It Takes a City to Nurture Scholars at Sullivan High School
The following op-ed was published by the Chicago Sun-Times on March 30, 2016.
On Friday, Chicago will be filled with voices of protest and we will all hear more about the distrust, disrespect, factions and political fights over education. The one-day teachers’ walkout and resulting headlines make it hard to see how such a seemingly divided city can come together for our children.
But this week I witnessed something that made me hopeful. I spent the day at Sullivan High School and got a glimpse of how the city can truly come together to do something right for our kids.
Sullivan High School is an open-enrollment neighborhood school in the Rogers Park community. It is one of the most diverse schools in Chicago with students from 35 countries who speak more than 20 languages. Many of Sullivan’s scholars survived refugee camps, generations of institutionalized racism and poverty.
A few months ago, Laurene Powell Jobs, founder of the Emerson Collective, issued a national challenge to educators across the country to reimagine what it means to go to high school. The competition is called XQ and what has happened in Chicago in pursuit of this prize is truly inspirational.
Sullivan’s principal, Chad Adams, is leading his team in applying for the competition. Based on all of his success over his first two years as principal, he could have tried to go it alone. But Principal Adams understands and values the input of the community. And so Sullivan partnered with Thrive Chicago, a collective-impact organization that leads citywide collaboration on high impact initiatives for Chicago’s young people.
As a result, more than 20 education nonprofits have been working with Adams over the last three months, offering expertise, guidance and support. And Adams is listening. He is listening to his students. He is listening to his teachers. He is listening to his community. And without discrimination, he is listening and learning from what works in public, charter and private schools. As Adams says, it doesn’t matter where or who these ideas come from, it only matters if they can help our students.
The way the city has come together in support of Sullivan High School is remarkable. What is also important is that the idea Sullivan submitted for the competition is grounded in the principle of strengthening community ties, relationships and trust. The proposal is designed by Sullivan’s students, teachers and leaders with input from a broad range of nonprofits including LEAP Innovations, Umoja and Schools That Can, with additional support from the Chicago Public Schools district office and Mayor Rahm Emanuel.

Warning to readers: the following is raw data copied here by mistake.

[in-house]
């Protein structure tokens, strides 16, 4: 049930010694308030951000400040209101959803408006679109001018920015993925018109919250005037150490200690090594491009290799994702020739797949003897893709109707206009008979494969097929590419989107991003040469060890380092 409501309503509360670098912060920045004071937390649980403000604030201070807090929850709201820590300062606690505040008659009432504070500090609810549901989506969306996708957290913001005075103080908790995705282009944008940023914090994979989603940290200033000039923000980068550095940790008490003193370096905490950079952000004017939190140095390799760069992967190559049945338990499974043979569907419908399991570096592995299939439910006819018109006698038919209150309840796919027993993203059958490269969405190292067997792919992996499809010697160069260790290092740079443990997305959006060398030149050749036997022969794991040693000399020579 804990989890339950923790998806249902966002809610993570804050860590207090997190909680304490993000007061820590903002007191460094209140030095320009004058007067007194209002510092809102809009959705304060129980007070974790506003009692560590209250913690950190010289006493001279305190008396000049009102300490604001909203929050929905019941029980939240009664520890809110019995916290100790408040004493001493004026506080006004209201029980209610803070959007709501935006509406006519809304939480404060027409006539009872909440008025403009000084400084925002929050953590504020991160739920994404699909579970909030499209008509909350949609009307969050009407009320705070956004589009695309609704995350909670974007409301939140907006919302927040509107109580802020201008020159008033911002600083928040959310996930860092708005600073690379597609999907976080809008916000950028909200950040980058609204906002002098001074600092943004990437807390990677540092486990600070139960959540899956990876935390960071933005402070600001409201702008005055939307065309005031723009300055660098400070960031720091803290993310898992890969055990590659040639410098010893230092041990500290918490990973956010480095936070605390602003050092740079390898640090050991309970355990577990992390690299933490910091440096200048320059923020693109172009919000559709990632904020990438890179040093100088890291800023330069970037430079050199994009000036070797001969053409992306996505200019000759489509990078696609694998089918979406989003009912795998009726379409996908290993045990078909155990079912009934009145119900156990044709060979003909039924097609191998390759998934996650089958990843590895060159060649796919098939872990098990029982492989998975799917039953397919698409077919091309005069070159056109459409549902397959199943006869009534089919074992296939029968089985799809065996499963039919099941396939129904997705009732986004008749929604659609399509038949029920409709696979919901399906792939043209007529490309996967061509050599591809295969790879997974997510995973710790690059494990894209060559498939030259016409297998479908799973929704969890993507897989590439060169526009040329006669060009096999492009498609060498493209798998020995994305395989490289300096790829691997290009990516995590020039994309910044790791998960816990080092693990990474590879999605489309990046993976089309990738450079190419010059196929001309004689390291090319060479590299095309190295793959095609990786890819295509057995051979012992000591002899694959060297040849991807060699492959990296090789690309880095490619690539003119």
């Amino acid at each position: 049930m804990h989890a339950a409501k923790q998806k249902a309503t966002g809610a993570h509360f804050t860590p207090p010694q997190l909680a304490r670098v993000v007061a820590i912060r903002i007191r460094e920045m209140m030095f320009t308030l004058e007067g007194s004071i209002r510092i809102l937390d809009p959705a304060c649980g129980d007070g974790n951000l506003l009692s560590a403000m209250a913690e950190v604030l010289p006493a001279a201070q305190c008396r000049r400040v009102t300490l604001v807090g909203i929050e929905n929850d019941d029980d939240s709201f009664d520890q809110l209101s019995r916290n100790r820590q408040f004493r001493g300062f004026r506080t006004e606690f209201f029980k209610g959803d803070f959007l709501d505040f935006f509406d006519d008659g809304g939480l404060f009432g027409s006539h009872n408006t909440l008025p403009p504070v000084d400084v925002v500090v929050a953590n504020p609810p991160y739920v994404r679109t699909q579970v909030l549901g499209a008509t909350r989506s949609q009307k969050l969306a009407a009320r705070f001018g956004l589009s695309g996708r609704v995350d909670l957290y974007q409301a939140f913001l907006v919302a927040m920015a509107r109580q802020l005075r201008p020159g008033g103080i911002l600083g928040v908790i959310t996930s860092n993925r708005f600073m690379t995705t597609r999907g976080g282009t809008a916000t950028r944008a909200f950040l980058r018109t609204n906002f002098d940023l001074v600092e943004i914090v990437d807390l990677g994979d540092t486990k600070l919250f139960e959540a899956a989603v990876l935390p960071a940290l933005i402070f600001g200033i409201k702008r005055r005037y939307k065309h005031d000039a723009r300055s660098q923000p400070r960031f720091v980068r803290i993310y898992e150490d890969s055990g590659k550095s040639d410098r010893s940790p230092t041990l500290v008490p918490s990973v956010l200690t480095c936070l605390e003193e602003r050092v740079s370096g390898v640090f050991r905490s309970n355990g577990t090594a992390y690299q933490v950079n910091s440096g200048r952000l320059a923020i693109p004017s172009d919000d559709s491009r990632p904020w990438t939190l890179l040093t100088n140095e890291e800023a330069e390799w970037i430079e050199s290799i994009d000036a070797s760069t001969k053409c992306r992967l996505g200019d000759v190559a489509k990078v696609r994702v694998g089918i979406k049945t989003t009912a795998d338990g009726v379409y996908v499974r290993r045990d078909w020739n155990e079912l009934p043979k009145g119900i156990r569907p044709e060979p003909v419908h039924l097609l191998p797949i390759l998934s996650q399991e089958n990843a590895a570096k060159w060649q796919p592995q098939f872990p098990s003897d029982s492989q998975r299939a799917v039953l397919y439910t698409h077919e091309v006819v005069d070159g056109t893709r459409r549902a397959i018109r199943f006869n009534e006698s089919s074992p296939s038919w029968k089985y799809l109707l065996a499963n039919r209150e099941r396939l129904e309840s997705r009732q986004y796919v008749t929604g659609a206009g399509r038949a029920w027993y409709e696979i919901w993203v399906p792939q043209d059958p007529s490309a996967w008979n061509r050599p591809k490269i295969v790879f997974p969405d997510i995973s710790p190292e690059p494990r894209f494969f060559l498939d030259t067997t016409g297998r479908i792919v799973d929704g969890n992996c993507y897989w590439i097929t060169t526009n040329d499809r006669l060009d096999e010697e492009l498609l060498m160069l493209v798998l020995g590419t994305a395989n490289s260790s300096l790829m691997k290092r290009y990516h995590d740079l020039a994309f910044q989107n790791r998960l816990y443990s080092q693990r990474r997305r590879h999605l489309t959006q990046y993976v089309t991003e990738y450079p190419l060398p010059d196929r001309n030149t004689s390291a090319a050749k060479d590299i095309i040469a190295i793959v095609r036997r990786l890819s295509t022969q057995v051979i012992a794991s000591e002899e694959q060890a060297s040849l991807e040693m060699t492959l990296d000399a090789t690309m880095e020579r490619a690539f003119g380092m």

The submitted high school concept outlines a trajectory for Sullivan scholars that begins freshman year with a focus on understanding one’s self, followed by sophomore year when students contribute their ideas, labor and passions to service in their communities to solve problems. This expands to a similar approach at a national level junior year and to a global level senior year. Each scholar’s path will be unique, informed by personal academic and career interests, enhanced by academically rigorous coursework and opportunities for experiential and work-based learning along the way. The foundation of the concept is that scholars begin by discovering what they can contribute to society and then apply themselves to specific issues at a community, national and global level.
It would be incredible if Sullivan were to win the $10 million XQ prize to execute on this vision. But after meeting with the students, teachers, leadership team and multiple community partners hard at work in Sullivan, it is obvious that no matter what happens, they’ve already won. They are an example to all of us on how powerful it is to listen and bring in voices, sometimes those that disagree, and forge a path forward together on behalf of our children. Even if it makes the process harder, it makes the result that much better, and the win that much sweeter.
Beth Swanson is vice president of strategy and programs at the Joyce Foundation, and chair of Thrive Chicago.